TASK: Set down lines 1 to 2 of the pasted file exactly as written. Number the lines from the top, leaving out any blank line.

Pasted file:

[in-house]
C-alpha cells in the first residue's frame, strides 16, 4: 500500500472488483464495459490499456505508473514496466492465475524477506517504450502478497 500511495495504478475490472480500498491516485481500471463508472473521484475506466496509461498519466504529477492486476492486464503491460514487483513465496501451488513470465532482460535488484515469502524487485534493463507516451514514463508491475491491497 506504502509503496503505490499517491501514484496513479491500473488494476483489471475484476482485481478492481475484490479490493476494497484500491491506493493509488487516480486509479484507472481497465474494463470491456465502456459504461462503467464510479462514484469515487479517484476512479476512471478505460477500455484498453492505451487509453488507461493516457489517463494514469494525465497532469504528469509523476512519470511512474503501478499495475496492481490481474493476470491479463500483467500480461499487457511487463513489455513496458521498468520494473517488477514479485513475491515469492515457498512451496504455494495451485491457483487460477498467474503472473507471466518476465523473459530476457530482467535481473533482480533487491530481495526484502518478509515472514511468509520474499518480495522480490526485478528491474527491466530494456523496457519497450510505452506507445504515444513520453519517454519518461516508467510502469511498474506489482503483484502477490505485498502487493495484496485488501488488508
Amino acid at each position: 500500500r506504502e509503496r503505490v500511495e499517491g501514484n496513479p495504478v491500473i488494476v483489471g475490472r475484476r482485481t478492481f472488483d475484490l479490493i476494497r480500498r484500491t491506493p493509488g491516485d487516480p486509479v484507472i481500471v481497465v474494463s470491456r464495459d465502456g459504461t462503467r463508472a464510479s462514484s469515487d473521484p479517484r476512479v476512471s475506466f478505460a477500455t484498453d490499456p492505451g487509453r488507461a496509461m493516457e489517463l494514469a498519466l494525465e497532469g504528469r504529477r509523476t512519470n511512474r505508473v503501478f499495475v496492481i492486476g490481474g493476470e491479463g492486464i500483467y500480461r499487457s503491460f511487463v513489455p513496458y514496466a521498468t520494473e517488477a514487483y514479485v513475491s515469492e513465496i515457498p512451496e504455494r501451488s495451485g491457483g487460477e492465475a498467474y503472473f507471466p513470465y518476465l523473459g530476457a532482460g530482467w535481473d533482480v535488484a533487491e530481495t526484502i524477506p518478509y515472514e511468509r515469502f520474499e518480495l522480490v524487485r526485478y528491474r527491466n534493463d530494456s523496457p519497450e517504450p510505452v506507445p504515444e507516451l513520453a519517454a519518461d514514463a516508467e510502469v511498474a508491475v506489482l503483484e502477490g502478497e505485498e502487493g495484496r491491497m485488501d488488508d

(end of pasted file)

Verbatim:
[in-house]
C-alpha cells in the first residue's frame, strides 16, 4: 500500500472488483464495459490499456505508473514496466492465475524477506517504450502478497 500511495495504478475490472480500498491516485481500471463508472473521484475506466496509461498519466504529477492486476492486464503491460514487483513465496501451488513470465532482460535488484515469502524487485534493463507516451514514463508491475491491497 506504502509503496503505490499517491501514484496513479491500473488494476483489471475484476482485481478492481475484490479490493476494497484500491491506493493509488487516480486509479484507472481497465474494463470491456465502456459504461462503467464510479462514484469515487479517484476512479476512471478505460477500455484498453492505451487509453488507461493516457489517463494514469494525465497532469504528469509523476512519470511512474503501478499495475496492481490481474493476470491479463500483467500480461499487457511487463513489455513496458521498468520494473517488477514479485513475491515469492515457498512451496504455494495451485491457483487460477498467474503472473507471466518476465523473459530476457530482467535481473533482480533487491530481495526484502518478509515472514511468509520474499518480495522480490526485478528491474527491466530494456523496457519497450510505452506507445504515444513520453519517454519518461516508467510502469511498474506489482503483484502477490505485498502487493495484496485488501488488508